Cultural Encounters on China's Ethnic Frontiers

Cultural Encounters on China's Ethnic Frontiers

Cultural Encounters on China's Ethnic Frontiers

Cultural Encounters on China's Ethnic Frontiers

Excerpt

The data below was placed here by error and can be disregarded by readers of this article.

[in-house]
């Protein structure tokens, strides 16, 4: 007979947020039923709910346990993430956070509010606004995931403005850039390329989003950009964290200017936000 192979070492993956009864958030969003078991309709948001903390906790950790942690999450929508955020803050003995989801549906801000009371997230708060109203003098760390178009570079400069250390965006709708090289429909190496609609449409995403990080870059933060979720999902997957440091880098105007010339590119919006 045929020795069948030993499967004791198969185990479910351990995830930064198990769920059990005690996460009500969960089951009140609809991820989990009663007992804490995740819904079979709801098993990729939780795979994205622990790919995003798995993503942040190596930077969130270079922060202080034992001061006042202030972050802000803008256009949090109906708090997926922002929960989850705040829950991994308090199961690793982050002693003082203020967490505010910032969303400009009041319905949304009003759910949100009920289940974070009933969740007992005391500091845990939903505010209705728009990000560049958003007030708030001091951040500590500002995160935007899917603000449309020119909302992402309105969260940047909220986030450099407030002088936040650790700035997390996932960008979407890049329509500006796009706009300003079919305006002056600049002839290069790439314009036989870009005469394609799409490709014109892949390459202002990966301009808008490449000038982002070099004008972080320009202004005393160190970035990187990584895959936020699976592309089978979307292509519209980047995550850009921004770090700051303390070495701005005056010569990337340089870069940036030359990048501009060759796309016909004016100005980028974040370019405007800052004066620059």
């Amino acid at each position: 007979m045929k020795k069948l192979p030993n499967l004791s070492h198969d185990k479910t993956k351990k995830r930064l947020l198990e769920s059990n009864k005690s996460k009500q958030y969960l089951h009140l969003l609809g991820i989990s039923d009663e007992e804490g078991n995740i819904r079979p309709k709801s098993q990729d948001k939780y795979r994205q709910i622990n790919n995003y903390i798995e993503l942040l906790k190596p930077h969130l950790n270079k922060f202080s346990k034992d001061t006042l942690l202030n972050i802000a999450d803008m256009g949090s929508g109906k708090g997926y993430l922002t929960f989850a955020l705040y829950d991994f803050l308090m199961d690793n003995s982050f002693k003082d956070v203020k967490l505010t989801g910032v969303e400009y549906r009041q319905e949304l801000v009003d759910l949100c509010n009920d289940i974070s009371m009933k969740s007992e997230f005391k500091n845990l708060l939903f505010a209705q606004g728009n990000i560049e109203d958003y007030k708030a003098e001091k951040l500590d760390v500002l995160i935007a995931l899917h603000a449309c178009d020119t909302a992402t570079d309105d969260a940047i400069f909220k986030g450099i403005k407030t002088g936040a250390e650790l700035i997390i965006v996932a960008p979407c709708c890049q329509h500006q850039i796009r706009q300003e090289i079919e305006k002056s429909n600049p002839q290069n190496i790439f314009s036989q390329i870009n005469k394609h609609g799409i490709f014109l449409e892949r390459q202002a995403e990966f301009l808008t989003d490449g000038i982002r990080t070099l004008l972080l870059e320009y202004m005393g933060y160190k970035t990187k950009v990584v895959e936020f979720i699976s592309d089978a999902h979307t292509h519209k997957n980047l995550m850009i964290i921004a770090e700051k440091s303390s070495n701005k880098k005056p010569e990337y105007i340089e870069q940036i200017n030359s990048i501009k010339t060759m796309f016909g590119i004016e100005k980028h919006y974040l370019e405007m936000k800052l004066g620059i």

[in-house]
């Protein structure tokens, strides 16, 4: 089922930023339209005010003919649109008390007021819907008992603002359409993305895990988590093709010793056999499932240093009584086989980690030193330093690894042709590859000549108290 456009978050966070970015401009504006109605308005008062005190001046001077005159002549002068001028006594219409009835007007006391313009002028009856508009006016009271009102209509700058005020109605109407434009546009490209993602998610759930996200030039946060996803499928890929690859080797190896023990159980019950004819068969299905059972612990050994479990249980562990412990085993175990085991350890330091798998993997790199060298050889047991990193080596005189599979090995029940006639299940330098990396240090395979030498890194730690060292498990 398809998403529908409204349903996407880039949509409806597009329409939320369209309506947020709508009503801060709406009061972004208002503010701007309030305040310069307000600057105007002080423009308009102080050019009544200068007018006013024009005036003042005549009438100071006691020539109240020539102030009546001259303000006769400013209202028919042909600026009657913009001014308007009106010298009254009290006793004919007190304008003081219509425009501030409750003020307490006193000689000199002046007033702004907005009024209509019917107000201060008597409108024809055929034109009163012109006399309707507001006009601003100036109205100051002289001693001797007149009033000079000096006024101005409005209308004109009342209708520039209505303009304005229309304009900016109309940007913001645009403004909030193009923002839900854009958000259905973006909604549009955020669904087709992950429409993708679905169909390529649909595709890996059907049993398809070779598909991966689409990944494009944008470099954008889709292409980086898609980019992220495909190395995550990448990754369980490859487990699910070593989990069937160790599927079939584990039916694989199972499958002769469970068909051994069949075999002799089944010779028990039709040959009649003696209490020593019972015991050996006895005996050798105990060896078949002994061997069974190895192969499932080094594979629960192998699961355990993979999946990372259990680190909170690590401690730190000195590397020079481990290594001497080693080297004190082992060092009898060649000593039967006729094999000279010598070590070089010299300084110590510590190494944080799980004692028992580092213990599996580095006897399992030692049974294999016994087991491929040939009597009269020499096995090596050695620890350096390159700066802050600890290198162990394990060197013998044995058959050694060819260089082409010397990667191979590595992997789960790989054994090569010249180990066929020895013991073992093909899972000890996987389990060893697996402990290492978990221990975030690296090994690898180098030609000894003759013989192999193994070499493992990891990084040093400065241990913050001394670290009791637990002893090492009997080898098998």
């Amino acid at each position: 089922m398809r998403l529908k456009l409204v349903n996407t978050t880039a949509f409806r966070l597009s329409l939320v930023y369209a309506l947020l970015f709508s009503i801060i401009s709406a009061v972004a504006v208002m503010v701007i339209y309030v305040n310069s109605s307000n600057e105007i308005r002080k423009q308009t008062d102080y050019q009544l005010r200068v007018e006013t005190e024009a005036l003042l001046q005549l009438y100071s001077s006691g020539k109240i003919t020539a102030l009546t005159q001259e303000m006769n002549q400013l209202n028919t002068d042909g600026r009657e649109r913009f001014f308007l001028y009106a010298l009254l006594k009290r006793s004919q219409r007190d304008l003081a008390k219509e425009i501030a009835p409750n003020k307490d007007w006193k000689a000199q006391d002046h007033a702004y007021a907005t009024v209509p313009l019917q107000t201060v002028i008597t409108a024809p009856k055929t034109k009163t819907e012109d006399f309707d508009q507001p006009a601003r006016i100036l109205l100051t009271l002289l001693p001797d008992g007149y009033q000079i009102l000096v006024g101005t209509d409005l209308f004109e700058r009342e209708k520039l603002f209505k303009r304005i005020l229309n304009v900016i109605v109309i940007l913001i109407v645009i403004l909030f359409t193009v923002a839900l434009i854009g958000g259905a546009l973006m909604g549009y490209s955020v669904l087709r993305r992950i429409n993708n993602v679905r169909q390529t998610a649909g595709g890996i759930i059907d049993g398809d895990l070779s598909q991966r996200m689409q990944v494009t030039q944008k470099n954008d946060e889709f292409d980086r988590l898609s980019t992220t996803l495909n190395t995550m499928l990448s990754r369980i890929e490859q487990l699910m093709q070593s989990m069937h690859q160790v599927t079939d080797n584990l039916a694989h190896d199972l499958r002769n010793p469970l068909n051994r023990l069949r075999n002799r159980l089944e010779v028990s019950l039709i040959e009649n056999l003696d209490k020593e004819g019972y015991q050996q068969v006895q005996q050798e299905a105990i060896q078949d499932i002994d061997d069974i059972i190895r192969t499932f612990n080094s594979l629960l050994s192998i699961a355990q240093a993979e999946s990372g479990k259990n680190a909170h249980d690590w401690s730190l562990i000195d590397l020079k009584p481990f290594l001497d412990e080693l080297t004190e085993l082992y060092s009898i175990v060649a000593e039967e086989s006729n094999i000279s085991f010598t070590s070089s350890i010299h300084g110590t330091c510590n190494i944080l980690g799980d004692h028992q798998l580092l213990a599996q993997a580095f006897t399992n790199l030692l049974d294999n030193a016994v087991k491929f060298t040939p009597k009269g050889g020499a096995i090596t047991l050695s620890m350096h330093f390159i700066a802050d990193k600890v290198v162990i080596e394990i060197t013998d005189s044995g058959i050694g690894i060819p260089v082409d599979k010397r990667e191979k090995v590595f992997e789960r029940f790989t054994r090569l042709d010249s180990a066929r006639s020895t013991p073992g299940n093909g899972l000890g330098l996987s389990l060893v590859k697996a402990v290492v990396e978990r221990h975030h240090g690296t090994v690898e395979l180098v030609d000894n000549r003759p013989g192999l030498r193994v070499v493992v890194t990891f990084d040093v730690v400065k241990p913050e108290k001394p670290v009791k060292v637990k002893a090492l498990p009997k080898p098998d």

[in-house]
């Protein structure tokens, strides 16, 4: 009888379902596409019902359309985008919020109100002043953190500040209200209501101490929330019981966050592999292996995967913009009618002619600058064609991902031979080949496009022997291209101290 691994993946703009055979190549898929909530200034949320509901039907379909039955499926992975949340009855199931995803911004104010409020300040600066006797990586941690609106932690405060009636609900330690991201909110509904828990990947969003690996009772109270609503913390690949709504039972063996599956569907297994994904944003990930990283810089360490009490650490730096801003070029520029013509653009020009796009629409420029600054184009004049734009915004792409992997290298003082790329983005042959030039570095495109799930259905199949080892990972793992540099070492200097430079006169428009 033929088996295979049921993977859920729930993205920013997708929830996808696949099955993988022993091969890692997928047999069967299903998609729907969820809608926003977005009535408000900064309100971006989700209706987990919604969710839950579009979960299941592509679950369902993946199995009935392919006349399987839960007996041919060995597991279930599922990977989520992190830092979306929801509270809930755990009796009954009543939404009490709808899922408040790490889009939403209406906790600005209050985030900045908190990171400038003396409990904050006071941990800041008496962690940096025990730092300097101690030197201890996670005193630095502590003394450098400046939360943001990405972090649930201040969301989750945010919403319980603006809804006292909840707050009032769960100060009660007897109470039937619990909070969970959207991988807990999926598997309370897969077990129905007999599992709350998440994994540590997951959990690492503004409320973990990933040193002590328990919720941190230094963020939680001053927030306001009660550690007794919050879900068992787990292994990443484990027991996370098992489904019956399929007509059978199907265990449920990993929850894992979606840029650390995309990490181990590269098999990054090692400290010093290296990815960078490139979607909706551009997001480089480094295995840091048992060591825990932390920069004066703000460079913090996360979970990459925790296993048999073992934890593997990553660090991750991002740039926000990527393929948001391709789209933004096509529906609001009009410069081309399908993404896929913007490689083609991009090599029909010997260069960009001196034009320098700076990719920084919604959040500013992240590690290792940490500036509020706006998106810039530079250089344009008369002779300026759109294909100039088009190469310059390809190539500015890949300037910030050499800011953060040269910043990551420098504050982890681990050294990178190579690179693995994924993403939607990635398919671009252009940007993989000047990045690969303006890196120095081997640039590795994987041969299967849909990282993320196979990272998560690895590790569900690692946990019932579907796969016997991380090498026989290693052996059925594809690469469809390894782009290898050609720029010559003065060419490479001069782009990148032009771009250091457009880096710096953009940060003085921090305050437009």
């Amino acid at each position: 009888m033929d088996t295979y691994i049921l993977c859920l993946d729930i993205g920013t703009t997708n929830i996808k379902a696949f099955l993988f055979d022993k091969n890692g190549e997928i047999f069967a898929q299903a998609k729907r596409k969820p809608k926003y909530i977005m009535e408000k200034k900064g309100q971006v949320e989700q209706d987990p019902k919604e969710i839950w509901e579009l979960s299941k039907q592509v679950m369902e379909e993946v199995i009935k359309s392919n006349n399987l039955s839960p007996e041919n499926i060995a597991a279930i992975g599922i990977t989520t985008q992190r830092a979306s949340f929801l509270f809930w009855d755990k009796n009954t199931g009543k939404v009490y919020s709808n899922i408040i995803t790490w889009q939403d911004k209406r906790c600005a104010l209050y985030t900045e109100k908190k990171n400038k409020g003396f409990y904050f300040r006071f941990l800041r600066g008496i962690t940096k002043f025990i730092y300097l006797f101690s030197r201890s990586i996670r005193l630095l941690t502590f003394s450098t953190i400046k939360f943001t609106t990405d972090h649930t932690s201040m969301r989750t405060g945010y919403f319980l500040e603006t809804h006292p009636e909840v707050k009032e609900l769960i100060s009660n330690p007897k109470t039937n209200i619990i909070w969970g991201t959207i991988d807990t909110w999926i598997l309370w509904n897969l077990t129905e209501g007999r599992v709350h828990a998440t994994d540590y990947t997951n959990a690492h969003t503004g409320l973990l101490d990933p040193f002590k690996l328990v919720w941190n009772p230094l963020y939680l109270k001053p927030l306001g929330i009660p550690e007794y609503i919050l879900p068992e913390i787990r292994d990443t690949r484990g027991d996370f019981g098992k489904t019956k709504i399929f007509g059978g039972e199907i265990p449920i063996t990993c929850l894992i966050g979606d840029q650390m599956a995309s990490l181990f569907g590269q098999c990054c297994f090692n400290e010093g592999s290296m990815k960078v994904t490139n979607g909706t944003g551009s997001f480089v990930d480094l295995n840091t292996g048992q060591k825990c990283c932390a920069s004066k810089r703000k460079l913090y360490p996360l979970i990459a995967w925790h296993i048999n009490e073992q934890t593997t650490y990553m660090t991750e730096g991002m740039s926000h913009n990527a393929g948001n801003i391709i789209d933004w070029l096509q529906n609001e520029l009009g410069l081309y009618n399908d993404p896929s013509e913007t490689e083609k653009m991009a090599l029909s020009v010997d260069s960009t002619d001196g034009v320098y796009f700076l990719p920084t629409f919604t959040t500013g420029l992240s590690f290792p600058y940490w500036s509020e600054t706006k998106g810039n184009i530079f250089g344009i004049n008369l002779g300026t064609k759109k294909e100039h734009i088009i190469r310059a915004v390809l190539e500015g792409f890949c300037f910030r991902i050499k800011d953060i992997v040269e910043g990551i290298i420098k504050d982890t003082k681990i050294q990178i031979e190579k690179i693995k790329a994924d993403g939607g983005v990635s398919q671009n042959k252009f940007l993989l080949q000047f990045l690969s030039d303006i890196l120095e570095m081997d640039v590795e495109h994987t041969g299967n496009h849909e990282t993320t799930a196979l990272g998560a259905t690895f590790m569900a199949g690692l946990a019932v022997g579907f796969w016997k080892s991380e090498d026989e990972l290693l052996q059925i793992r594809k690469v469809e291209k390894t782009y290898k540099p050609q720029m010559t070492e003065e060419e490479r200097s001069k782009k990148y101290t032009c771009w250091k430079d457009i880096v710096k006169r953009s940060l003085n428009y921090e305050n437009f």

Around the geographic periphery of the Chinese empire, later the Republic of China, and now the People's Republic of China, as well as in some of the less accessible parts of China's interior, and sometimes even in its cities, live a variety of peoples of different origins, languages, ecological adaptations, and cultures. These peripheral peoples or, as they are now customarily tagged, "minorities," have been subjected over the last few centuries to a series of attempts by dominant powers to transform them, to make them more like the transformers or, in the parlance of the transformers themselves, to "civilize" them. There have been at least four such civilizing projects in recent history, carried out by the three successive Chinese governments and by Western missionaries who operated in China between the Treaty of Nanjing in 1842 and the establishment of the People's Republic in 1949. This book is concerned with the ideology of three of these projects and with the similarities and differences among them, as well as their effect on the peripheral peoples (particularly in the development of ethnic consciousness) and on the central, civilizing powers.

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